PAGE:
As part of the reconstruction, the project team widened I-80 to eight lanes and I-380/US 218 to six lanes, and replaced four loop ramps of the clover-leaf interchange with directional ramps. Additionally, auxiliary lanes were included in some areas between adjacent interchanges, to provide drivers more time to merge in or out of interstate traffic. By replacing the loop ramps and creating a higher capacity interchange, the project improves traffic flow, reduces the frequency of unexpected delays and reduces crashes and potential for rollovers.

The team completed much of the construction along the I-80/380 interchange approximately 3 months ahead of schedule and on budget. Local officials commemorated the opening of the safer, wider interchange with a ribbon-cutting ceremony on August 25, 2023.

Uniqueness and/or Innovative Applications of New or Existing Techniques
3D BIM Model

BIM has recently emerged as a rapidly developing technology for transportation infrastructure planning, design, construction, and asset management. The information-rich 3D models offer many advantages over traditional 2D project delivery methods, including the integration of technologies and practices that employ digital tools and a data-centric approach for improving life-cycle delivery and managing highway assets.

In an effort to move the bridge industry as a whole toward BIM implementation, the Iowa Department of Transportation initiated a pilot project in 2020 to investigate the advantages of developing a BIM model throughout the project life cycle. Three curved steel plate girder bridges, which are part of the I-80/I-380 System Interchange Reconstruction Program, were chosen for the pilot project based on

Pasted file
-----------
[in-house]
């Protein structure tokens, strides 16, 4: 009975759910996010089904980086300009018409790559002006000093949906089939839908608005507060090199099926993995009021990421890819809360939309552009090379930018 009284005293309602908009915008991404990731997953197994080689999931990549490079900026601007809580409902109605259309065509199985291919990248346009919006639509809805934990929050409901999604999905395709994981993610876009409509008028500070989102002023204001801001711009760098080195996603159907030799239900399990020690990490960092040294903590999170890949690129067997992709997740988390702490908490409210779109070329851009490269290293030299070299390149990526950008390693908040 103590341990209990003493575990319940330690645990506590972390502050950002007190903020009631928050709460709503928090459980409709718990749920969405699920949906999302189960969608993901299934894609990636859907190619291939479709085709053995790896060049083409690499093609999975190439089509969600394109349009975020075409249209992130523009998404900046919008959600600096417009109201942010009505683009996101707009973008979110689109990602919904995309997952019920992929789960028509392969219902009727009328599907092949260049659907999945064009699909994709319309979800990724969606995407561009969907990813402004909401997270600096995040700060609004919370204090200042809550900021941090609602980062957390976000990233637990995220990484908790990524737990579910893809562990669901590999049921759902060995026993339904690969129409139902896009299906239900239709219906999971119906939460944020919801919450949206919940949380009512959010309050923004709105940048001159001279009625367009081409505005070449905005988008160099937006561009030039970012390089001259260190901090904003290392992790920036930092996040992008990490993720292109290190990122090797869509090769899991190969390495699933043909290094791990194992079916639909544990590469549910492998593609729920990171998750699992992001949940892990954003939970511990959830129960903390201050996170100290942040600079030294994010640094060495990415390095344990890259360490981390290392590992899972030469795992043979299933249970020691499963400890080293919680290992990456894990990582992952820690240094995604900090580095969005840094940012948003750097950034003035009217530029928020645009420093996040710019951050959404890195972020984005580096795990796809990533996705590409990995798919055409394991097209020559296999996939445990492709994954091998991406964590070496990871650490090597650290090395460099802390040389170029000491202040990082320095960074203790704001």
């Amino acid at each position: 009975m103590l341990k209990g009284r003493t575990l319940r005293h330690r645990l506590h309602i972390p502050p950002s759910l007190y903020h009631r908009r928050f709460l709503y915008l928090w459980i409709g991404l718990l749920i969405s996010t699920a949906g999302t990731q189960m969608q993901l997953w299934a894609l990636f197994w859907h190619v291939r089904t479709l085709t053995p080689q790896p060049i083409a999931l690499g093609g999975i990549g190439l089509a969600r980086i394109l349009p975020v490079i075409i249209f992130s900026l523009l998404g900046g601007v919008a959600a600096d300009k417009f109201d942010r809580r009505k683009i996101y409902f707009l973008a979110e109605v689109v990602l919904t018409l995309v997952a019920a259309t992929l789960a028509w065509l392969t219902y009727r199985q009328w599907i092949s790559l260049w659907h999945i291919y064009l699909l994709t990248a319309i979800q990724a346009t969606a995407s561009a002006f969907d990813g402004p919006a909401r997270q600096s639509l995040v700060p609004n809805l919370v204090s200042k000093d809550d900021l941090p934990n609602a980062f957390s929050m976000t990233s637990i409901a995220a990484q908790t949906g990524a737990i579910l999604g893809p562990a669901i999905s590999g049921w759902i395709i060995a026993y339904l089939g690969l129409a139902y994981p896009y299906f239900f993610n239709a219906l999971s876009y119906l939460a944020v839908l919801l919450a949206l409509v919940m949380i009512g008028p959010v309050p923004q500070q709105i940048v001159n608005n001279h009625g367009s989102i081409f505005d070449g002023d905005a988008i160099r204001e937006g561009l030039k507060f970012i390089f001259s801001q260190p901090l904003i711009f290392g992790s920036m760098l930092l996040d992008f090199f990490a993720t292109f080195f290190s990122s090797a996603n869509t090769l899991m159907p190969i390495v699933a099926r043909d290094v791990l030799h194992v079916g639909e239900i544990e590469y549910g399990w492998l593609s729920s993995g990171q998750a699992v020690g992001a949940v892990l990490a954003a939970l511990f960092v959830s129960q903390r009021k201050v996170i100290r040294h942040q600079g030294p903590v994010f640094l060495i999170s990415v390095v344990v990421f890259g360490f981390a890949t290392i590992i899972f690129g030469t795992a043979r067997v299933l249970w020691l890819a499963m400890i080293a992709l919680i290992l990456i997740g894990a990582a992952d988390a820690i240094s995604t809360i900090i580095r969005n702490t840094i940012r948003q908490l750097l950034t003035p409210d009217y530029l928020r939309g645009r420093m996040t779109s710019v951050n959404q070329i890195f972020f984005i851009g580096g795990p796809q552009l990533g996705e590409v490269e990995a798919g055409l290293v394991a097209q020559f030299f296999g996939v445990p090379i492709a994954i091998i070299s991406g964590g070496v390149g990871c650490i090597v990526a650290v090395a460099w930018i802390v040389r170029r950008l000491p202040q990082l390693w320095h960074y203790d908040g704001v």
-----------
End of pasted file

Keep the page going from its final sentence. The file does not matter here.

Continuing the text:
schedule and level of complexity.

Use of Online Meetings

Communication of upcoming traffic impacts was a key component of maintaining public support for this project. HDR collaborated with the contractor to inform area stakeholders and first responders of the construction closures and the changes to traffic patterns. 2024 ACEC of Iowa Engineering Excellence Award Submittal I-80/380 System Interchange Reconstruction Program | Coralville, IA

We developed a comprehensive public relations plan to achieve stakeholder approval. Print and web-based channels were utilized to communicate project information. Details about overnight closures and detours were provided on 511ia.org. The project website included project updates, traffic impacts and potential delays, information about 380 express bus service, and live traffic cameras. Project staff attended community events and held in-person meetings to educate the public about the project. Our efforts reinforced the Iowa DOT’s reputation, built a community of support and leveraged resources in a purposeful and meaningful way.

In 2021, the return of fans to college football stadiums following the COVID-19 pandemic of 2020 saw an increase in traffic impacts throughout the I-80/I-380 System Interchange. The project team worked closely with both University of Iowa Athletics and the Iowa State Patrol to plan gameday traffic communications to guide fans heading to and from Kinnick Stadium and to help mitigate the traffic delays. Communication efforts included specially designed maps showing alternate routes for both pre- and post-game traffic and a press release to local news publications. The press release included details on the alternate routes, warned fans of the potential delays and encouraged them to enjoy their time in Iowa City.